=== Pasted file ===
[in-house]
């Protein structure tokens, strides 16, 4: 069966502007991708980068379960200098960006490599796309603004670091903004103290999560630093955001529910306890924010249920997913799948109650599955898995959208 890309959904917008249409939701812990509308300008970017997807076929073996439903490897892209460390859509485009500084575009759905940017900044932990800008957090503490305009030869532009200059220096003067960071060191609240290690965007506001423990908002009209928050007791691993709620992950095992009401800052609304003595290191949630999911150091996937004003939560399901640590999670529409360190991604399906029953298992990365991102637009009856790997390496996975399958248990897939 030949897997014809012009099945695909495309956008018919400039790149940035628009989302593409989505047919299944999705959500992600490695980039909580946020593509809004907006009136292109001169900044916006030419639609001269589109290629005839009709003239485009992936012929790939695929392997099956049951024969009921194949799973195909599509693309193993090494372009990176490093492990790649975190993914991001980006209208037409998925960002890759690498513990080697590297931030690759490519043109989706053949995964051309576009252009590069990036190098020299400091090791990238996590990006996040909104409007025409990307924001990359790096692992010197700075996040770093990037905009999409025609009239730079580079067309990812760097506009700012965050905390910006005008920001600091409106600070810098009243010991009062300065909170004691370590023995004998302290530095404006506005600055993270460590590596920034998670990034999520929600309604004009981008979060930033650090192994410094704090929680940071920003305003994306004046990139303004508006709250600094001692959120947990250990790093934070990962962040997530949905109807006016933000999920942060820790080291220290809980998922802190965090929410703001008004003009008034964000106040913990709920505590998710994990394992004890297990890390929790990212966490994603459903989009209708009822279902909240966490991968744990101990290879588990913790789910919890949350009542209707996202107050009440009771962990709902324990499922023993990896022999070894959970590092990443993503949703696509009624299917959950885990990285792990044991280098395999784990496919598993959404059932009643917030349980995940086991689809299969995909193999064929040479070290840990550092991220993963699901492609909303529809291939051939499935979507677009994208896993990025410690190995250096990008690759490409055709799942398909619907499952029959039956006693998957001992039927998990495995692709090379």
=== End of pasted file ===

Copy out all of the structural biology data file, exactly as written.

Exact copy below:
[in-house]
């Protein structure tokens, strides 16, 4: 069966502007991708980068379960200098960006490599796309603004670091903004103290999560630093955001529910306890924010249920997913799948109650599955898995959208 890309959904917008249409939701812990509308300008970017997807076929073996439903490897892209460390859509485009500084575009759905940017900044932990800008957090503490305009030869532009200059220096003067960071060191609240290690965007506001423990908002009209928050007791691993709620992950095992009401800052609304003595290191949630999911150091996937004003939560399901640590999670529409360190991604399906029953298992990365991102637009009856790997390496996975399958248990897939 030949897997014809012009099945695909495309956008018919400039790149940035628009989302593409989505047919299944999705959500992600490695980039909580946020593509809004907006009136292109001169900044916006030419639609001269589109290629005839009709003239485009992936012929790939695929392997099956049951024969009921194949799973195909599509693309193993090494372009990176490093492990790649975190993914991001980006209208037409998925960002890759690498513990080697590297931030690759490519043109989706053949995964051309576009252009590069990036190098020299400091090791990238996590990006996040909104409007025409990307924001990359790096692992010197700075996040770093990037905009999409025609009239730079580079067309990812760097506009700012965050905390910006005008920001600091409106600070810098009243010991009062300065909170004691370590023995004998302290530095404006506005600055993270460590590596920034998670990034999520929600309604004009981008979060930033650090192994410094704090929680940071920003305003994306004046990139303004508006709250600094001692959120947990250990790093934070990962962040997530949905109807006016933000999920942060820790080291220290809980998922802190965090929410703001008004003009008034964000106040913990709920505590998710994990394992004890297990890390929790990212966490994603459903989009209708009822279902909240966490991968744990101990290879588990913790789910919890949350009542209707996202107050009440009771962990709902324990499922023993990896022999070894959970590092990443993503949703696509009624299917959950885990990285792990044991280098395999784990496919598993959404059932009643917030349980995940086991689809299969995909193999064929040479070290840990550092991220993963699901492609909303529809291939051939499935979507677009994208896993990025410690190995250096990008690759490409055709799942398909619907499952029959039956006693998957001992039927998990495995692709090379």